But we still need more funds. No – I’m not worried about the competition. We’ll win our fair share of deals. But when you remember the Snapchat effect you see that I gain even from the deals we didn’t get to do. I’m guessing the future leaders of Lookout will build companies in the Bay Area.
Communities can make a difference. I wrote about the awesome efforts of Cincinnati to stimulate its startup community and the role of Paddy Cosgrave in Dublin, Ireland as well the entire Irish business community, the IDA, etc. who woo businesses to put their headquarters there. I also covered the impact of Brad Feld in Boulder or Fred Wilson in NYC as observed from my keynote on a trip to Seattle, which I felt could have a huge boom if its elder statesmen embraced startups a bit more.
Don’t get me wrong. Chicago has made strides. The Pritzker Family has been very active and the opening of 1871 as an entrepreneurial hub is a great example. But my conversations with countless Chicago entrepreneurs suggests it has similar issues to all non-Silicon Valley centers: not enough venture capital, too few tech angel investors, not enough talent for product management or engineering, not enough local tech powerhouses to drive local biz dev / keiretsu. I think this is true of LA, NY and many other tech communities so I’m not singling out Chicago.
My point is this … cheerleading isn’t enough. We need to help create local venture capital funds who may be national in investment strategy (as we are) but who will do more than their fair share of fundings locally (for us that’s 50%). Fund formation + local mentors + local talent = a shot at creating successes that drive the future job growth of our great cities.
This post originally appeared in Both Sides of the Table on November 15, 2014.
Sunday, December 14th, 2014
People advance two main sorts of arguments in favor of things for which they advocate: the moral argument (it’s the right thing to do) and the utilitarian one (it will make us better off). As it happens, in practice most people tend to implicitly suggest there’s a 100% overlap between the two categories. That is, if we do what’s right, it will always make us better off too with no down sides at all.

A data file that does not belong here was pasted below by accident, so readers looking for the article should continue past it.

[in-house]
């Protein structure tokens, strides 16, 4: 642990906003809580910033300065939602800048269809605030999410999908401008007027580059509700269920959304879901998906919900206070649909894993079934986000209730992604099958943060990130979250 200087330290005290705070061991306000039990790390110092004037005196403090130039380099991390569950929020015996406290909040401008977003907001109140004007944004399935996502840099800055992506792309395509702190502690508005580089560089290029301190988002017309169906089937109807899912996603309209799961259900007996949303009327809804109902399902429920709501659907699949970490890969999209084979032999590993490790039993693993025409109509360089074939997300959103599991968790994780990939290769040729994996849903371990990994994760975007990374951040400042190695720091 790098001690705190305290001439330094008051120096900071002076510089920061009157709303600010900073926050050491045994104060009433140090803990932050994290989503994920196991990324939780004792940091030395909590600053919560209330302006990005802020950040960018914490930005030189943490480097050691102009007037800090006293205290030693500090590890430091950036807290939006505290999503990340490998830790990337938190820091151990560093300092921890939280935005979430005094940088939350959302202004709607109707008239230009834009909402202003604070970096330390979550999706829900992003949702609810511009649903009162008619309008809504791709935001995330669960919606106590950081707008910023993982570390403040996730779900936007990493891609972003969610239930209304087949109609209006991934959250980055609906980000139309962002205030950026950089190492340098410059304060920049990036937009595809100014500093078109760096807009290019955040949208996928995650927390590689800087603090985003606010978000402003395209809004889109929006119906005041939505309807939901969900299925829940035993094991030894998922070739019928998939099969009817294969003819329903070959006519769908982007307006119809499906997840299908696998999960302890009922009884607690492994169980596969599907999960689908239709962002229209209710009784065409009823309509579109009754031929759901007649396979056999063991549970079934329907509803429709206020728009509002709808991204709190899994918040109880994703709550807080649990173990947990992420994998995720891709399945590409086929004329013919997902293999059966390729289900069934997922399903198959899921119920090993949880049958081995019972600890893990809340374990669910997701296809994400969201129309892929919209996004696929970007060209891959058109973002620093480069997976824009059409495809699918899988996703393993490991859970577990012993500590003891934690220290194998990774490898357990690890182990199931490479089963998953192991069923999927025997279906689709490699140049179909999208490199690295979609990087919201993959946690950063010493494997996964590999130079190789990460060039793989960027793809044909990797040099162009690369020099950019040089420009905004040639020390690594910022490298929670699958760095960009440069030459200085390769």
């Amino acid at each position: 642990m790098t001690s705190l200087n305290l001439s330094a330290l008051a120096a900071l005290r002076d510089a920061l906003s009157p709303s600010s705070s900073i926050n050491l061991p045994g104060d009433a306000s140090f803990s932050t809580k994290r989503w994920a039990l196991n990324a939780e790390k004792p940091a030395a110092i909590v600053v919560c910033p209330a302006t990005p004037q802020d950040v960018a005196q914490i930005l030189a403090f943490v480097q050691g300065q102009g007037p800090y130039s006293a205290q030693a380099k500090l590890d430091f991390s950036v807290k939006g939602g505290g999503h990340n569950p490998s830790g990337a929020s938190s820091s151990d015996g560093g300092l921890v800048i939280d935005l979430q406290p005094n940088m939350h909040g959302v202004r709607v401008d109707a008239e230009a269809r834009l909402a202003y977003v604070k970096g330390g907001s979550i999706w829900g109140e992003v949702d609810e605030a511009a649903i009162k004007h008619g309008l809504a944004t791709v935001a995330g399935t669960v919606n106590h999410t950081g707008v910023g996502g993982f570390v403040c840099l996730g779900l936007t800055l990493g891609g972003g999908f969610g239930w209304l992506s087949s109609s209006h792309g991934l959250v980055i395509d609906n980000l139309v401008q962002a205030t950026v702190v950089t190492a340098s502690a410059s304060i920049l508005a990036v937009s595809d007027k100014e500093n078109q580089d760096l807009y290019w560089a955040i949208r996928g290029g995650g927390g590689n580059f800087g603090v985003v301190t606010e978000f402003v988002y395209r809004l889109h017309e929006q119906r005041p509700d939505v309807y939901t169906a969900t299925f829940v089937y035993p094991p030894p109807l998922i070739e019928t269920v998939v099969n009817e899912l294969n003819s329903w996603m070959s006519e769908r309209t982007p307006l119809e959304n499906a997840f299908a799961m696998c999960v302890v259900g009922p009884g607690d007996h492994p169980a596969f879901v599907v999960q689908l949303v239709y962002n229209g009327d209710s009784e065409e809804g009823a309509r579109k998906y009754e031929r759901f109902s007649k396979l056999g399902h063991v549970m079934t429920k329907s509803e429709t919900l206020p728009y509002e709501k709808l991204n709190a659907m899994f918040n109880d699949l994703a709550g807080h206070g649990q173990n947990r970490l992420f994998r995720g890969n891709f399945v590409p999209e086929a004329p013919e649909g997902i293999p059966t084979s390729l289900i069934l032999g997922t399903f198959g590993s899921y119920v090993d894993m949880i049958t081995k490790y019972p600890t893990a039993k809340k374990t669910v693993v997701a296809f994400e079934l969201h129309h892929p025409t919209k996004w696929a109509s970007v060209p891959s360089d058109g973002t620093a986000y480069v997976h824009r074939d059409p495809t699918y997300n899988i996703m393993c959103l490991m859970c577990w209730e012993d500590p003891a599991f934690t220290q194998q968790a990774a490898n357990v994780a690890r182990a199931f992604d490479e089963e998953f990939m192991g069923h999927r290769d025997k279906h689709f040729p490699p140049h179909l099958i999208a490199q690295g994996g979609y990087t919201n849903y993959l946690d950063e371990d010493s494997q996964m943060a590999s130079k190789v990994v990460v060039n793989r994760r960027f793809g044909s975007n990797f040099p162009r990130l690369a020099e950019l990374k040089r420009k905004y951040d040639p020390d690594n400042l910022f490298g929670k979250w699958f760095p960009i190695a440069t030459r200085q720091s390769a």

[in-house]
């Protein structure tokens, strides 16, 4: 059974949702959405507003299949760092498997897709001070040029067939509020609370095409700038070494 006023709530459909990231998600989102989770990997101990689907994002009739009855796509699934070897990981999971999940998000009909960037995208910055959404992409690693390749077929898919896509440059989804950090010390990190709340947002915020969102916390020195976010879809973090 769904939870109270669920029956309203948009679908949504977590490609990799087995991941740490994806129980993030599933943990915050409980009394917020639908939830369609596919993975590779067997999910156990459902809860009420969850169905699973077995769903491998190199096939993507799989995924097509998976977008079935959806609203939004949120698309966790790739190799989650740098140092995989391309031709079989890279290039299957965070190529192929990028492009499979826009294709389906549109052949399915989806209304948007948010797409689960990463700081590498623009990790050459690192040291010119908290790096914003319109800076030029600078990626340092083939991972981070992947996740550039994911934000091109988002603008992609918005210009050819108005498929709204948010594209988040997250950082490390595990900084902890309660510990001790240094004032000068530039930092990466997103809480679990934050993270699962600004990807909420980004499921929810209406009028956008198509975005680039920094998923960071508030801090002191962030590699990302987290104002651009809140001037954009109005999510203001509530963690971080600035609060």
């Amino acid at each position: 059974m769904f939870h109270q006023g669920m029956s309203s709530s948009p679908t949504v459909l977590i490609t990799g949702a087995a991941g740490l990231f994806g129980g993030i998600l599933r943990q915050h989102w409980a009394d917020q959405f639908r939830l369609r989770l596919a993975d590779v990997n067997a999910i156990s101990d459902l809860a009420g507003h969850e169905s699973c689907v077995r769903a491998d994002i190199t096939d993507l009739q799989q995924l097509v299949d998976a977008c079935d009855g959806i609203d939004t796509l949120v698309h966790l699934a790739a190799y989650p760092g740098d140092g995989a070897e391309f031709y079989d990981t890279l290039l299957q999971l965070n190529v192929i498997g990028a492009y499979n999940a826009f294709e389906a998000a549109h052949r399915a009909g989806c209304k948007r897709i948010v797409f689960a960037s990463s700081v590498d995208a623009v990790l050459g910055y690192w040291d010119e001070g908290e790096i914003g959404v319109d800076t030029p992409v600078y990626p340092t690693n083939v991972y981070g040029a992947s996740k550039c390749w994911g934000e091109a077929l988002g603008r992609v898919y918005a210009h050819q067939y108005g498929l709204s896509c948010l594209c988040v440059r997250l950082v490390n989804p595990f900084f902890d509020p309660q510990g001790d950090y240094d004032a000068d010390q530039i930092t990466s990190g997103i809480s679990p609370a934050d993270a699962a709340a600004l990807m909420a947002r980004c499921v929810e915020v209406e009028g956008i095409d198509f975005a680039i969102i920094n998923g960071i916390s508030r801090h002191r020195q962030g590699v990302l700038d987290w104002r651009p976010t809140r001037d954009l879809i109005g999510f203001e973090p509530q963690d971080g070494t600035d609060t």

But is that true?
For most of us, our life experience suggests that there are always tradeoffs and there’s no such thing as a free lunch. Urbanists tend to argue in way that suggests this isn’t the case. The types of policies advocated by urbanists tend to be presented not only as right in a certain moral sense, but also ones that make society better off in every way. When things go awry in some respect, as they always seem to do, this is always seen as an avoidable defect in policy implementation, not as a problem inherent to the policy itself. Urbanists aren’t alone in this of course. It affects most of the world. But since I cover the urban beat, I’ll focus on us for a minute.
Today the New York Times opens a window into the type of trade-offs that are studiously avoided in most writings on the subject of climate change. Called “Even Before Long Winter Begins, Energy Bills Send Shivers in New England,” it talks about how a lack of natural gas pipeline capacity is sending electricity and gas costs through the roof as the temperature turns cold.